Wednesday, August 26, 2009

The Photographer's Right

A downloadable flyer explaining your rights when stopped or confronted for photography:
The Photographer’s Right is a downloadable guide that is loosely based on the Bust Card and the Know Your Rights pamphlet that used to be available on the ACLU website. It may be downloaded and printed out using Adobe Acrobat Reader. You may make copies and carry them your wallet, pocket, or camera bag to give you quick access to your rights and obligations concerning confrontations over photography. You may distribute the guide to others, provided that such distribution is not done for commercial gain and credit is given to the author.

The right to take photographs in the United States is being challenged more than ever. People are being stopped, harassed, and even intimidated into handing over their personal property simply because they were taking photographs of subjects that made other people uncomfortable. Recent examples have included photographing industrial plants, bridges, buildings, trains, and bus stations. For the most part, attempts to restrict photography are based on misguided fears about the supposed dangers that unrestricted photography presents to society.

Ironically, unrestricted photography by private citizens has played an integral role in protecting the freedom, security, and well-being of all Americans. Photography in the United States has an established history of contributing to improvements in civil rights, curbing abusive child labor practices, and providing important information to crime investigators. Photography has not contributed to a decline in public safety or economic vitality in the United States. When people think back on the acts of domestic terrorism that have occurred over the last twenty years, none have depended on or even involved photography. Restrictions on photography would not have prevented any of these acts. Furthermore, the increase in people carrying small digital and cell phone cameras has resulted in the prevention of crimes and the apprehension of criminals.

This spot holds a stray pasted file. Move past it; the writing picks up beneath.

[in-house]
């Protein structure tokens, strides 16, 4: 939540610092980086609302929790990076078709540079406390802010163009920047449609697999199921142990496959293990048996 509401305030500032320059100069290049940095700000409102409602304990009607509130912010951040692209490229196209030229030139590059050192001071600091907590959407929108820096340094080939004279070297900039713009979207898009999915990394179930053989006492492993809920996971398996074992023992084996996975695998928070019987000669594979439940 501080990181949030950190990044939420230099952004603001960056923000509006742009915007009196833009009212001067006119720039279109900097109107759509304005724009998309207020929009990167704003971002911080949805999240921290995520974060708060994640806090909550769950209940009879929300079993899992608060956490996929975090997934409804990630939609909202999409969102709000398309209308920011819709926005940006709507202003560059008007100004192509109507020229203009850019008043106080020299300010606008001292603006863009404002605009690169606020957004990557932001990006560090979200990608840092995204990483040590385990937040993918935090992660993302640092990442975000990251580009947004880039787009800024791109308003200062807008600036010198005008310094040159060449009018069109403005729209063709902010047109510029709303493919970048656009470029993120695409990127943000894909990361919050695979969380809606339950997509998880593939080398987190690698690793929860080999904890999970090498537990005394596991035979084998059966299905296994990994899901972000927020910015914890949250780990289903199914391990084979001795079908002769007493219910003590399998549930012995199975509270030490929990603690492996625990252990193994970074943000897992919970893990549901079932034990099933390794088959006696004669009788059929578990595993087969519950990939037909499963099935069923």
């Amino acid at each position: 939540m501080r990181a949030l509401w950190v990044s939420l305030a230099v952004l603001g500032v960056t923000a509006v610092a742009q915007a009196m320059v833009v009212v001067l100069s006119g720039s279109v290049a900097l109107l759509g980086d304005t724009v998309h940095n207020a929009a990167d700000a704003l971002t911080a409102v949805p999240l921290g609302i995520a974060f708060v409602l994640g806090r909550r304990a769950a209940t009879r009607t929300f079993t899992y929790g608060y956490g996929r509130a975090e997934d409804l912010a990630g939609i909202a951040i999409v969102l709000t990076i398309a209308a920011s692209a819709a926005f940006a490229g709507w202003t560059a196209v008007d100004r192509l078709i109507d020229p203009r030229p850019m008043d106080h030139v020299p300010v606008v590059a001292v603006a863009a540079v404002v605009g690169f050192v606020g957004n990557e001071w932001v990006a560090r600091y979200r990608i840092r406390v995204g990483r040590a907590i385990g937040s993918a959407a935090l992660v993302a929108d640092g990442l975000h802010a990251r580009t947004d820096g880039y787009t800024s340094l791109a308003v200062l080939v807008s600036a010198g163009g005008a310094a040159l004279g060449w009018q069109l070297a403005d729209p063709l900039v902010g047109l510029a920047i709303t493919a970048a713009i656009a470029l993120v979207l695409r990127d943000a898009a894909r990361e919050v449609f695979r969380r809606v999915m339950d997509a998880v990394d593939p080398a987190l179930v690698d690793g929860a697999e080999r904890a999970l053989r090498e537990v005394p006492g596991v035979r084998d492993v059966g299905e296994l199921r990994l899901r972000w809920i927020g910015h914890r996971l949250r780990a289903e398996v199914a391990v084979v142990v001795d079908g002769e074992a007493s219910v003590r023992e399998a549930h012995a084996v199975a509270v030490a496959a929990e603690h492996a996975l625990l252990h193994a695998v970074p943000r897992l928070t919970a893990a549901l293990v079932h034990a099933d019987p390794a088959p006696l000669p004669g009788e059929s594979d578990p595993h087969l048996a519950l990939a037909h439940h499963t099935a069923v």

As the flyer states, there are not very many legal restrictions on what can be photographed when in public view. Most attempts at restricting photography are done by lower-level security and law enforcement officials acting way beyond their authority. Note that neither the Patriot Act nor the Homeland Security Act have any provisions that restrict photography. Similarly, some businesses have a history of abusing the rights of photographers under the guise of protecting their trade secrets. These claims are almost always meritless because entities are required to keep trade secrets from public view if they want to protect them.

Follow the link for more information. Download the flyer in PDF format here.

(HT Glenn Reynolds)


Ali Hasanain said...

On my way to Pakistan last year, at JFK's international terminal, a Muslim man created a disturbance that was misconceived as a security threat. A Muslim woman standing nearby photographed airport security using excessive force to restrain him. These airport personnel/policemen then turned their attention to her, confiscated her camera and threatened to arrest her.

Wish I'd had this flyer then...

Brian Hollar said...

I wish you had too...

Shawn said...

thanks man; cool post. almost makes me want to go out and get pestered for shooting. :)

one thing about that flyer, though...what is this "film" that he refers to?, I really need to stop hating police....that certainly doesn't make me do so any less. :/

thinking said...

The problem is that this country learned the wrong lessons from 9-11.

We had the wrong leadership, and the far right basically shaped and warped this country's value system.

We chose fear over reason and rationality, and many branded Muslims as the enemy.

We are still paying the price today, in so many ways, and this issue about photography is just one example.

It will take us a long time to recover, and the verdict of history will not be kind.

And speaking of Glenn Reynolds, why doesn't he speak out against this country's past use of torture, just as he does about this issue of photography?